Jane Campbell: Parliamentary divorce pioneer — The History of Parliament

On 23 June 1801, a woman called Jane Campbell divorced her husband Edward Addison by Act of Parliament, and became the first woman to obtain a Parliamentary divorce. Dr Mari Takayanagi, Senior Archivist at the Parliamentary Archives and joint Project Manager for Vote 100, discusses how this came about, the significance of the case, and... Continue Reading →

WE CAN’T BREATHE

We are grateful to Dr Dana Mills for this interesting blog reflecting on Mary Wollstonecraft’s ideas on political equality and their continuing relevance. She discusses a Vote100 favourite ‘the ventilator’ an area we would love to know more about, particularly first-hand accounts by women who visited it, so please do let us know if you come... Continue Reading →

New Dawn

Welcome to New Dawn artist Mary Branson’s Artist-in-Residence diary. New Dawn is a light sculpture commemorating the campaign for votes for women in Parliament. Unveiled in June 2016, it is part of the Parliamentary Art Collection. The artwork developed from Mary’s period as Artist-in-Residence to Women’s Suffrage in the Houses of Parliament in 2014. During... Continue Reading →

‘Why this fascination with an MP who died 70 years ago? Helen Goodman, Labour MP for Bishop Auckland writes about Eleanor Rathbone

Remembering Eleanor Rathbone

Eleanor Rathbone

A number of celebrations are taking place this year of Eleanor Rathbone. In Liverpool recently a thousand people attended a lecture about her.

Why this fascination with an MP who died 70 years ago, never held Ministerial Office and died before the reform to which she devoted her life was introduced?

I believe it is because the causes she espoused are still with us today. The conditions may have changed, but the arguments remain the same. Her principle campaigns were for family allowances, refugees and women’s rights.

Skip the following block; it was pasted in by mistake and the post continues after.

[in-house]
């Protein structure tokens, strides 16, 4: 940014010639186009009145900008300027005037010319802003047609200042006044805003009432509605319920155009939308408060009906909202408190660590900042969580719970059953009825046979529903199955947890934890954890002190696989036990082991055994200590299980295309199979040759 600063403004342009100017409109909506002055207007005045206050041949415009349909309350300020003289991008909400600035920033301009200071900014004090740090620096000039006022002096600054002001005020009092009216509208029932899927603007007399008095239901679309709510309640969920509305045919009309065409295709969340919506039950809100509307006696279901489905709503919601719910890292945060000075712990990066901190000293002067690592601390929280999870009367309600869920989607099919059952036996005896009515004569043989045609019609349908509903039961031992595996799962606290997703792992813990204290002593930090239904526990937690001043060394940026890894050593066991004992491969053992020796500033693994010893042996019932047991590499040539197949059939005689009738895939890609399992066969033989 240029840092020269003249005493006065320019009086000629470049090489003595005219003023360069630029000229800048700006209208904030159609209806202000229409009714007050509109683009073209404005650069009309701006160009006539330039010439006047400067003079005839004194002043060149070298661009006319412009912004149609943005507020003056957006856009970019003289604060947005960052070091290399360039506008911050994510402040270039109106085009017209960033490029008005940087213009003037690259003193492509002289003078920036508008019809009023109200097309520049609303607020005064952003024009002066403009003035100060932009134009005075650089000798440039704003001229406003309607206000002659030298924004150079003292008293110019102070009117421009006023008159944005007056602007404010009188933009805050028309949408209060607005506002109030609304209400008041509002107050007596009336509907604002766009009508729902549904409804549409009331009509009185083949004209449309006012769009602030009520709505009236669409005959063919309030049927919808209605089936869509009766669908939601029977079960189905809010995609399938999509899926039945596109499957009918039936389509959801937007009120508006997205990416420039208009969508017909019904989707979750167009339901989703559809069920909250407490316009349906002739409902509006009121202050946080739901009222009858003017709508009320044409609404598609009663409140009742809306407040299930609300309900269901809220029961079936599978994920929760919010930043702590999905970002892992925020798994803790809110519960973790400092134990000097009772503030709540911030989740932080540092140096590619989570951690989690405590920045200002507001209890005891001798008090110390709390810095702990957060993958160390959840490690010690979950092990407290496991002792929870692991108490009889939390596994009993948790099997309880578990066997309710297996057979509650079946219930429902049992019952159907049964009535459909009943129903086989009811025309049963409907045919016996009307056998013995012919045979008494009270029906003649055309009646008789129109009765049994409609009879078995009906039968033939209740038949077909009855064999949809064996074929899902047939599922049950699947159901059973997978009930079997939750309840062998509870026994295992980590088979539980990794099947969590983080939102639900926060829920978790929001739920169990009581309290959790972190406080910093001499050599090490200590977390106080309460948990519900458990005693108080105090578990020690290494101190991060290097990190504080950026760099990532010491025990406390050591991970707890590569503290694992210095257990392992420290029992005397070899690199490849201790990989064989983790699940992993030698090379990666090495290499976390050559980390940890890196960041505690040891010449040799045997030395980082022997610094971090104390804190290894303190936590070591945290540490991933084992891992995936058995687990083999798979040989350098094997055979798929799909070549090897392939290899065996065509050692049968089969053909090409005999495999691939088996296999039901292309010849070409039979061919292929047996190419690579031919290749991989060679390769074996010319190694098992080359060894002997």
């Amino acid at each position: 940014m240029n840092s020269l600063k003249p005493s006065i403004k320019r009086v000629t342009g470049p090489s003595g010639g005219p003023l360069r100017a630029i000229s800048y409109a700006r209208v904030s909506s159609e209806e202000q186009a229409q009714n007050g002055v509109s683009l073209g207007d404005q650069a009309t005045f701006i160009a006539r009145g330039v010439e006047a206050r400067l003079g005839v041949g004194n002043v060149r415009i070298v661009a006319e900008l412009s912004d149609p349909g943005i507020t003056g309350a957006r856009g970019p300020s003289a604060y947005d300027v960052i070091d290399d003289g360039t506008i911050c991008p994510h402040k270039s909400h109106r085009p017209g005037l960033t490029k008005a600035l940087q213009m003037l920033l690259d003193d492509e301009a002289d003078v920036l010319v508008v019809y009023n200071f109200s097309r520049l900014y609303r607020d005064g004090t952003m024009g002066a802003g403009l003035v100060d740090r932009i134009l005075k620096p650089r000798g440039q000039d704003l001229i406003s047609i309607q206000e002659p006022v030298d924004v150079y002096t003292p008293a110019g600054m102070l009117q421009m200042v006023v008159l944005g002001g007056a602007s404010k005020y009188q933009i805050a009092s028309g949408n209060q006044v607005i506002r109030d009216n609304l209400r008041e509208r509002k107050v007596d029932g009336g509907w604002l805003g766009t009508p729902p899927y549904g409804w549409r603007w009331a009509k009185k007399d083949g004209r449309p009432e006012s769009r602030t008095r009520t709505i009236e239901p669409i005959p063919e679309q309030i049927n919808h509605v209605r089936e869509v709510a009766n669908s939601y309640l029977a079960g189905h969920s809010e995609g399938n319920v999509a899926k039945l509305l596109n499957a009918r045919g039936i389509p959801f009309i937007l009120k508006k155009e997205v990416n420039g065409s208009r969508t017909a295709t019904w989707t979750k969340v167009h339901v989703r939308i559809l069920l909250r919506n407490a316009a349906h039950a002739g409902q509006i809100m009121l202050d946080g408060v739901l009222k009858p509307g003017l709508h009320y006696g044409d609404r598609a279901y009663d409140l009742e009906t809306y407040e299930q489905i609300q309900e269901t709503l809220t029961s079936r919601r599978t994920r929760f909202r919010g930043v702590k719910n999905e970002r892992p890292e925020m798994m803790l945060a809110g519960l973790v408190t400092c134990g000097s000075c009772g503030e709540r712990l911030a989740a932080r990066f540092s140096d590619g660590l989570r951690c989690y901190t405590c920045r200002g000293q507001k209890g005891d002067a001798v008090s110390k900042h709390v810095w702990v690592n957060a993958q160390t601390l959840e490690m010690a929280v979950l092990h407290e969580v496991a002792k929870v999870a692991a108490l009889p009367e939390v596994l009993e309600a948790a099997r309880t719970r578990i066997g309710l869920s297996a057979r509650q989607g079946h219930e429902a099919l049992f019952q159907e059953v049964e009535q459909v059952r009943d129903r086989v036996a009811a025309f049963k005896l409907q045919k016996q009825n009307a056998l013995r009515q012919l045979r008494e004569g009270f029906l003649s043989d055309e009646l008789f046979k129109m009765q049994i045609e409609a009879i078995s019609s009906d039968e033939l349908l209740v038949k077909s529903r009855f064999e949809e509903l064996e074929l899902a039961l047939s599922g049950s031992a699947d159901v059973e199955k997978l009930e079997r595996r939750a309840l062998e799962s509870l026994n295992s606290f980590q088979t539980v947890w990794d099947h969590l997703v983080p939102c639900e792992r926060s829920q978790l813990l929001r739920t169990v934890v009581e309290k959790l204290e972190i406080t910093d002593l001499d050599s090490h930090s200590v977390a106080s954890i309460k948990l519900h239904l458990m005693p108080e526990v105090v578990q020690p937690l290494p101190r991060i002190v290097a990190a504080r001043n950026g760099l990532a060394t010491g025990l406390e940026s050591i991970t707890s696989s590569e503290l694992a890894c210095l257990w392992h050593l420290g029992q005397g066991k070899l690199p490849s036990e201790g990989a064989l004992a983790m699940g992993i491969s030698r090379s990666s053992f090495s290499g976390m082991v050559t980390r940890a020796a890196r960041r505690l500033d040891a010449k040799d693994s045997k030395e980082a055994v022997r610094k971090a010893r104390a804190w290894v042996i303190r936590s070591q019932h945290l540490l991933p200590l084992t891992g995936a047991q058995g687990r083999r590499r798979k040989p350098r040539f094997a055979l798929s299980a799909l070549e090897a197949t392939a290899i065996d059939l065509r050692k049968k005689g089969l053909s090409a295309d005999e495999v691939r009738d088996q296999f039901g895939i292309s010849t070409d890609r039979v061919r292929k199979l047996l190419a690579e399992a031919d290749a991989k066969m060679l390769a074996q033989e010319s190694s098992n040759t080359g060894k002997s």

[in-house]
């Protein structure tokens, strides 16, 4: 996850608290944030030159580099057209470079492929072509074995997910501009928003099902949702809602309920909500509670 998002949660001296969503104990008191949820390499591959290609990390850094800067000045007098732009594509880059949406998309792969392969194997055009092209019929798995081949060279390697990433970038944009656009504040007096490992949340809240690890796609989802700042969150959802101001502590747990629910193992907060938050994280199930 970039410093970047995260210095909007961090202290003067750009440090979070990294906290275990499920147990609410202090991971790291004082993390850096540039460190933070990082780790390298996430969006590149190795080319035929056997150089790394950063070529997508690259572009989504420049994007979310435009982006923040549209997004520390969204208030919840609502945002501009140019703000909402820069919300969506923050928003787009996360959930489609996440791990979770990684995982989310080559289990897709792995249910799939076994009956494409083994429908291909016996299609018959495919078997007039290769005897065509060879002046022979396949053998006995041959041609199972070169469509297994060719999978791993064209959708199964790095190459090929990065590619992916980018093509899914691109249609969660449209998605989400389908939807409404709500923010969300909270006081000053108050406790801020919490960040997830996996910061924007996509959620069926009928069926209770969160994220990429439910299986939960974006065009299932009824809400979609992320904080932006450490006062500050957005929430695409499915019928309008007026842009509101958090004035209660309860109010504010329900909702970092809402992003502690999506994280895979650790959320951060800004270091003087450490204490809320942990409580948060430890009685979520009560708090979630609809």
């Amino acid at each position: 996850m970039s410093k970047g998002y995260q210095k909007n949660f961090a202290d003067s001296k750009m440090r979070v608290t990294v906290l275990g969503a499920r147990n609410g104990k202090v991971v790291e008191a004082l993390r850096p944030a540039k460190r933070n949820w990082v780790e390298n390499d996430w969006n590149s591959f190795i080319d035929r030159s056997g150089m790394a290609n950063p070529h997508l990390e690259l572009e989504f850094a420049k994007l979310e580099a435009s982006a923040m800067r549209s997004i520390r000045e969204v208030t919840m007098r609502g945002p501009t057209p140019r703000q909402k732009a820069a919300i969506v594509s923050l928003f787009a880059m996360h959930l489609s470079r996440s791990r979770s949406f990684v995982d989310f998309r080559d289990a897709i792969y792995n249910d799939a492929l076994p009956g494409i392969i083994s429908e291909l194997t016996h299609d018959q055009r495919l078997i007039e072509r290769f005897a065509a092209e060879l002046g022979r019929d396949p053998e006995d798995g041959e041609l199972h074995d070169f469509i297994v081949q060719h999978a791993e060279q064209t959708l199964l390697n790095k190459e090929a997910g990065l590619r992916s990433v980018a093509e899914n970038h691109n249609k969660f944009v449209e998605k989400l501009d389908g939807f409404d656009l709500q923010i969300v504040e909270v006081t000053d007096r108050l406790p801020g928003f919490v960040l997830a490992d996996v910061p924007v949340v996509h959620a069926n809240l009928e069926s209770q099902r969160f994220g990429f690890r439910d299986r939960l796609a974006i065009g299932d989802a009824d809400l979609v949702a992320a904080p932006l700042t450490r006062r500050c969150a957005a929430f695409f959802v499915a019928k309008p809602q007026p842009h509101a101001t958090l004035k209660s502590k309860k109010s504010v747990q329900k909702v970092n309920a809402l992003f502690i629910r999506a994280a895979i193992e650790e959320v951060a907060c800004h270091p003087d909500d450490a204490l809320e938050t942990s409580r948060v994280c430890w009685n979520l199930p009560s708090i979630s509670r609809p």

Eleanor Rathbone was – literally – a big whig. She came from a wealthy and well –established Liverpool Quaker shipping family.

After Oxford, she returned to Liverpool. There she produced a significant Report on an Inquiry into the Conditions of Dock Labour at the Liverpool Docks. Her argument was not a socialist-class based analysis – her concern was that wages did…

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The Eligibility of Constance Markievicz

The History of Parliament

On 14th December 1918, Countess Constance Markievicz (1868-1927) became the first woman to be elected to the UK Parliament, but she did not take her seat. Dr Mari Takayanagi, Senior Archivist at the Parliamentary Archives  and joint Project Manager for Vote 100  discusses how this came about and whether she would in fact have been eligible to be an MP.

In 1918, the Representation of the People Act allowed some women over the age of 30 to vote in Parliamentary elections for the first time, and the Parliament (Qualification of Women) Act allowed women over the age of 21 to stand as candidates in Parliamentary elections. Constance Markievicz wrote to her sister Eva Gore-Booth:

By the way, shall you stand for Parliament? I wouldn’t mind doing it as a “Shinner” as an election sport, and one does not have to go to Parliament if one wins, but…

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